When complete, the smart grid will consist of millions of different components, including advanced sensing and control systems, updated computer processing, improved transmission lines, as well as yet-to-be-developed technologies and equipment – all of which will enhance the reliability, security, and efficiency of electric power transmission in the U.S. What really makes the smart grid “smart” is the digital technology that allows for two-way communication between the utility and its customers, along with advanced sensing along the transmission lines. [1]

Some of the technologies that will enable the smart grid include:

  • Advanced sensors known as Phasor Measurement Units (PMUs) that allow operators to assess grid stability
  • Advanced digital meters that give consumers better information and automatically report outages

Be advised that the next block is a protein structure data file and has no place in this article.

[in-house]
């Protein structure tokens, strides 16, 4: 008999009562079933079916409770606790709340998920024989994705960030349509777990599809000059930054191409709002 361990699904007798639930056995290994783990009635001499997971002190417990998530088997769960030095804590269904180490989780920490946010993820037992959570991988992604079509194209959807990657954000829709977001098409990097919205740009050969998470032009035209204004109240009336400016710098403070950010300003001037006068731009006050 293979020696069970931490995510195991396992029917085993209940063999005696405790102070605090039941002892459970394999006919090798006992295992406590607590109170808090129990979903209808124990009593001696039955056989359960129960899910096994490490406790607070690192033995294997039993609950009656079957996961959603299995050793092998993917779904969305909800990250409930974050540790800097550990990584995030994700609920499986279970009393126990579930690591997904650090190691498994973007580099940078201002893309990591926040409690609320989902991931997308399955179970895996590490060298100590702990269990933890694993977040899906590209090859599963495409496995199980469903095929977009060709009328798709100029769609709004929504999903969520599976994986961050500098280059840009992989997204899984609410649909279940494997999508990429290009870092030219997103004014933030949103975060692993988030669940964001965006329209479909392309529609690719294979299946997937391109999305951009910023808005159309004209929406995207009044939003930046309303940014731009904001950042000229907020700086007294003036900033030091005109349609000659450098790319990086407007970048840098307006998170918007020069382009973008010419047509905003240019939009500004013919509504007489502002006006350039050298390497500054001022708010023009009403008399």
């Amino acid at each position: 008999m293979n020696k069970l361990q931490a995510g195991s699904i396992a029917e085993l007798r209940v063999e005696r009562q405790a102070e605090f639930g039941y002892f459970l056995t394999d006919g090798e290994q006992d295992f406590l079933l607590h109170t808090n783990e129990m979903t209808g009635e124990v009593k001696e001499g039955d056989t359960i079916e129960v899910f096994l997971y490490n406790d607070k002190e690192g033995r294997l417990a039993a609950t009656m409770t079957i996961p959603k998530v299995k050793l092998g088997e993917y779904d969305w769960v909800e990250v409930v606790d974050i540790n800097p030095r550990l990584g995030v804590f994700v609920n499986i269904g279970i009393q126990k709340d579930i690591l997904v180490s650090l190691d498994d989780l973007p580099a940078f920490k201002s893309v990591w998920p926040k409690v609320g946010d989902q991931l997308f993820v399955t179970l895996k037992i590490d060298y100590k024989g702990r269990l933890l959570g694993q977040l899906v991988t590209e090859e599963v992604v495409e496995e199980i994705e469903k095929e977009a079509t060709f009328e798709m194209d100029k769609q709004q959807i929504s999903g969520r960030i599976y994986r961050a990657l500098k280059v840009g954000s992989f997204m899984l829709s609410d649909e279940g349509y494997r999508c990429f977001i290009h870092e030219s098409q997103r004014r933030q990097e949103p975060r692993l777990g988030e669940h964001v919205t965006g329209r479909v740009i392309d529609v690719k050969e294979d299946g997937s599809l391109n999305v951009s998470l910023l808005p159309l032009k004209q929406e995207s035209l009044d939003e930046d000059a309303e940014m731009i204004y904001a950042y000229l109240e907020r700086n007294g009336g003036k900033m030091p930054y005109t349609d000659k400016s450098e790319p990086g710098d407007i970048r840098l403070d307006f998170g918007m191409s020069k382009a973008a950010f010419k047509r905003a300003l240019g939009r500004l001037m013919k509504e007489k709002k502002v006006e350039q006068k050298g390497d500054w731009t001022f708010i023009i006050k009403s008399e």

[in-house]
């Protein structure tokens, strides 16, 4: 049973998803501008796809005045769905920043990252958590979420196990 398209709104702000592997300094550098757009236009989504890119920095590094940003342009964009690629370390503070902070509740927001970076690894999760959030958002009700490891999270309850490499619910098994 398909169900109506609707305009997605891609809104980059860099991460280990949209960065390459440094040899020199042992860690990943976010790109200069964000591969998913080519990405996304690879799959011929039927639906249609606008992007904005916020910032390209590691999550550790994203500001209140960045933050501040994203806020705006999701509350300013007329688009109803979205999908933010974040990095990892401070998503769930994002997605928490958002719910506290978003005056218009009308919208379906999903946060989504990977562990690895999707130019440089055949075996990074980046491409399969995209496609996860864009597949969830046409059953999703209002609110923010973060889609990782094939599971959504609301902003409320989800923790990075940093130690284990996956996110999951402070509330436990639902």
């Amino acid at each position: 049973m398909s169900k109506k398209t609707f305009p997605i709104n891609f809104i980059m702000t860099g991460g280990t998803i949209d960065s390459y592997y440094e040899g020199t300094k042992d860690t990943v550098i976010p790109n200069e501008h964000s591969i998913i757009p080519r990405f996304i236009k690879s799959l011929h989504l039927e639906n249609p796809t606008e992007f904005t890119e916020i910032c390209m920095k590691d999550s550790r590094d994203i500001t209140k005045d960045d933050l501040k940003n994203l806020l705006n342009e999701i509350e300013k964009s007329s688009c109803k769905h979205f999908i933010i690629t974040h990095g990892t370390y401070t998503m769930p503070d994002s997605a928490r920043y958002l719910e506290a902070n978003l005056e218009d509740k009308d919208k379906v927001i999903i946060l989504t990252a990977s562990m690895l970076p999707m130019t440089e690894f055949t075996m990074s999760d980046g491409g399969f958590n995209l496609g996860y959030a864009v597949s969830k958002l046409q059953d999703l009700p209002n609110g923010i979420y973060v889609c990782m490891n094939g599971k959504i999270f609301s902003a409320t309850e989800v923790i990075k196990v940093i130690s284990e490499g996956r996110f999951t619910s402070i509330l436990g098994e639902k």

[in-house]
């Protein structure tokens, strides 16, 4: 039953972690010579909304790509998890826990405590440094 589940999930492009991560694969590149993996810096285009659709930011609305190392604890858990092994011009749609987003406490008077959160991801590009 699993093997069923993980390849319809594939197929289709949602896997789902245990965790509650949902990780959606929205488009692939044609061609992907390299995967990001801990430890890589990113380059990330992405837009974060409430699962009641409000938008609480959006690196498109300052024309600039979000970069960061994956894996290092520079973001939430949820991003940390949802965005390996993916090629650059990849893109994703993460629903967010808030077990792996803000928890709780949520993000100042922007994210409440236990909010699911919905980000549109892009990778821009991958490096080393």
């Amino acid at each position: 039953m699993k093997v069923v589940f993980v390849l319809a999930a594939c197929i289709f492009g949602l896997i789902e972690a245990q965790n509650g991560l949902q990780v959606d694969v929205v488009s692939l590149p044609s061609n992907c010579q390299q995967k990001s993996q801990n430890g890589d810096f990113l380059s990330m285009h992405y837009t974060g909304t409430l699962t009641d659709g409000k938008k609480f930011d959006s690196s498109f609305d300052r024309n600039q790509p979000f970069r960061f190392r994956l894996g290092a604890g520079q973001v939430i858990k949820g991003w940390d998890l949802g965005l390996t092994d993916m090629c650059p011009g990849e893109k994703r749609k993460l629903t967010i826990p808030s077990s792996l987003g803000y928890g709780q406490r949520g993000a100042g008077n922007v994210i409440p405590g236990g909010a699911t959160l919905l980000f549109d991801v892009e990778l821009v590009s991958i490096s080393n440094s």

• Relays that sense and recover from faults in the substation automatically
  • Automated feeder switches that re-route power around problems
  • Grid scale energy storage: batteries that store excess energy and make it available later to the grid to meet customer demand
  • Solid-state transformers and power flow controllers that can optimize power delivery and enhance resilience
  • Adaptive networks: complex interactive capabilities that can allow the system to respond to change
  • Intelligent communications and control systems
  • New measurements, data analytics, and models that leverage the latest scientific advancements in mathematics and computation
  • Smart appliances
  • Home and industry renewable power generation systems
  • Home and building energy management Systems
  • Electric vehicles and EV charging systems [2] [3]

Updated by Peter Matos, December 2023